Last week, International Society for Pharmaceutical Engineering (ISPE) released the introductory summary of its Drug Shortages Prevention Plan, with the goal of maintaining a reliable supply of life-saving medications to patients all over the world.
ISPE’s first step in developing the plan was an anonymous survey conducted online in February of 2013. Data retrieved from the survey sparked a year-long conversation with leaders of 30 major pharma companies, global regulators and industry professionals.
So far, the European Medicines Agency (EMA) and Medicines and Healthcare Products Regulatory Agency (MHRA) have weighed in, and other regulatory agencies are expected to offer input in the near future.
According to ISPE, the plan revolves around a six part initiative which seeks to foster global standards of quality control from corporate to factory, create and sustain organizational systems, and open clear channels of communication between drug manufacturers and health authorities. The plan hopes to help drug makers identify the root causes of problems in the supply chain and expeditiously manage and mitigate risk.
The ISPE plan follows a similar strategy outlined by the FDA in 2013 following the Food and Drug Administration Safety and Innovation Act (FDASIA) which President Obama signed into Law in 2012. This act established an American task force to address drug shortages and called for a plan to combat the problem.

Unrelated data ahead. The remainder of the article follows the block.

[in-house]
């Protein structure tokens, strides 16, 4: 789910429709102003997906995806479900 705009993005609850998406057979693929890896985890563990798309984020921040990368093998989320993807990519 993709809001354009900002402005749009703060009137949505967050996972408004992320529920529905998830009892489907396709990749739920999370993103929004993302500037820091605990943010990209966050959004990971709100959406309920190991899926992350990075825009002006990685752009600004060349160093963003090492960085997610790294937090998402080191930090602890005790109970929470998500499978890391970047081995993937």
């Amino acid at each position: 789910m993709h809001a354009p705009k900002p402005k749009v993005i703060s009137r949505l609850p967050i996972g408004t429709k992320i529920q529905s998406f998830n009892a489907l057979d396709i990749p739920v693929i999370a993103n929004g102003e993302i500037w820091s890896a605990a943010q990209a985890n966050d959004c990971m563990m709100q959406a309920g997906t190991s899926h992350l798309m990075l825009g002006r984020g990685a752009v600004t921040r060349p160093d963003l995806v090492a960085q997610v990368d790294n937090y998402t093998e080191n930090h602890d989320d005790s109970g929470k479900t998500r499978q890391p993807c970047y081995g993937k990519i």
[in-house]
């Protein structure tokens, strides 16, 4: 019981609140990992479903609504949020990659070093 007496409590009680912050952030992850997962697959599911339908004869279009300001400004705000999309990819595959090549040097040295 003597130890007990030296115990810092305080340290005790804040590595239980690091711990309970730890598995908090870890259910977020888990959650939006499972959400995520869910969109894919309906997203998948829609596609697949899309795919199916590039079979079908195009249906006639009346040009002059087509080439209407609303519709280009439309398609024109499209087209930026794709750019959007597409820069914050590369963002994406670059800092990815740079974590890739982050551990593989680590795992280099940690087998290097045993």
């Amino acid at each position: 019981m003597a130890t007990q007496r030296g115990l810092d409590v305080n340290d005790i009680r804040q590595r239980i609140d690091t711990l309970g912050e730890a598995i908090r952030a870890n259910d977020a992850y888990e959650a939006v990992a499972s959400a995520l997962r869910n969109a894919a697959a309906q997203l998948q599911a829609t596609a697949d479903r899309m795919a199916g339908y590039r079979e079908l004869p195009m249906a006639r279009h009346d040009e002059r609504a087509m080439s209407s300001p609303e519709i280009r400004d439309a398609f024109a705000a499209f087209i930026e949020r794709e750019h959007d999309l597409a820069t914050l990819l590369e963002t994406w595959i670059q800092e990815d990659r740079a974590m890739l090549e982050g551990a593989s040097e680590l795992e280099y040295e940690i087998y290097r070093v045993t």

According to the New York Times, shortages have persisted despite FDA efforts to stem the problem. Though the FDA was succeeding in preventing more shortages, the total number of shortages continued to grow.
Ralph Neas, CEO of the Generic Pharmaceutical Association, explained this persistence, saying that the only way to prevent drug shortages was through the collaboration between regulators and manufacturers.
The key difference between the FDA strategy and the plan outlined by ISPE is that culpability and responsibility is spread equally across the board between manufacturer and government regulatory agency.
Nancy Berg, ISPE CEO, explained, “Our goal is that the pharmaceutical industry will use the Plan not only to help it look holistically across the supply chain, but also as a roadmap to use in challenging its current processes, systems, and practices and to identify potential gaps and risks.”
The ISPE emphasizes that there is no “one size fits all” approach to solving global issues with drug shortages. The project is intended to be what ISPE describes as a “toolbox” from which drug makers can select ideas and strategies most appropriate to their needs.
The ISPE will publish the plan in its entirety in October of 2014.